In Russia, conspiracy theories are particularly prevalent. In a country wrought with corruption and subversiveness, conspiracy theories are a norm. Although most of them may prove not to be true, it does show something cool about these people of Russia. It shows their longings and needs in their lands that have been held with false hopes.
The writer of this particular article illuminates a specific theory. He says that during the 1990’s, Russia was in dire need of international help, but at the time, Communism was already thought of as the archenemy of capitalism. In turn, Russia fakes its collapse. Soon after, America begins to poor in with its capitalism. While bringing in economic aid, they also bring in income disparity with their capitalism. Like the Manifesto suggests, Russia will rise up, like a Phoenix. It was start a movement. As people will soon come to understand the flaws of Capitalism, Russians will be led by the next communist party, and begin a massive uprising to bring back communism.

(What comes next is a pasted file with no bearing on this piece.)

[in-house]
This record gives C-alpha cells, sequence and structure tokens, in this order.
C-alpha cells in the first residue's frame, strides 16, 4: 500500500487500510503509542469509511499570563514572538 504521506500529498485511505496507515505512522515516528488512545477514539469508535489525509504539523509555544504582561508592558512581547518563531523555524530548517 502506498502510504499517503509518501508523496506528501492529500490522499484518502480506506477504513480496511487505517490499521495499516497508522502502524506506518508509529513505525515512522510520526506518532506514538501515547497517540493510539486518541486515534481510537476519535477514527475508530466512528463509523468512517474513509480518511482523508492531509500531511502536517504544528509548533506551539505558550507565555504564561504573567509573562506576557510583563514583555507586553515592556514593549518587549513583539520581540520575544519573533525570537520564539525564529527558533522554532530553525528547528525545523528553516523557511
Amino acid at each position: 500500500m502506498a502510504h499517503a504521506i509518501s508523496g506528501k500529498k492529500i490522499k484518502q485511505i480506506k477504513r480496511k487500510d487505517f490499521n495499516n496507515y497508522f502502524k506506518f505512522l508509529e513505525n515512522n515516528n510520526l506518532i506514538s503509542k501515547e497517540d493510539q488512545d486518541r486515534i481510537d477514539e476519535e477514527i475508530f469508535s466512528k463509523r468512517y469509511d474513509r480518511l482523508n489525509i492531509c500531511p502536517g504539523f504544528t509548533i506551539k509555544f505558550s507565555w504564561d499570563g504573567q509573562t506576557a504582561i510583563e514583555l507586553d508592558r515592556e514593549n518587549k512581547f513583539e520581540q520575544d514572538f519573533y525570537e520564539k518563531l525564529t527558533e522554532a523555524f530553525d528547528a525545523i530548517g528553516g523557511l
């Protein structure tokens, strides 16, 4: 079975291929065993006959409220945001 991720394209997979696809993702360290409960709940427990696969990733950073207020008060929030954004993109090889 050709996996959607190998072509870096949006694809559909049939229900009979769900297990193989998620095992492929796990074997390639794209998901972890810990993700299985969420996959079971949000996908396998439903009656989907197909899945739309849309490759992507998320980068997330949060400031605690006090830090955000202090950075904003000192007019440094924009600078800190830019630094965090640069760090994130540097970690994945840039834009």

The people didn’t like communism before because they haven’t ever really experienced Capitalism. Russia began in a feudalistic state straight to communism and haven’t ever gotten the chance to understand Capitalism. Now that it has, they can maybe take advantage of these feelings and start going back to their old ways.
However, this is all a rumor. But I think the story is particularly interesting because as Anthropologists, we can use these stories to understand the people. Their sufferings they face is really prevalent in this certain case because it shows how much they wish to live comfortably, without really having to worry about the next days meal or the human rights violations they may face everyday.
But you never know, maybe Russia will rise again like a Phoenix. And maybe, Communism hasn’t really failed. Maybe, us Americans are the bad guys, people incapable of understanding true happiness due to the disillusions of Capitalism. This story illuminates some many questions that American Anthropologists could tackle in a direction of open-mindedness if they ever really want to understand anything about people.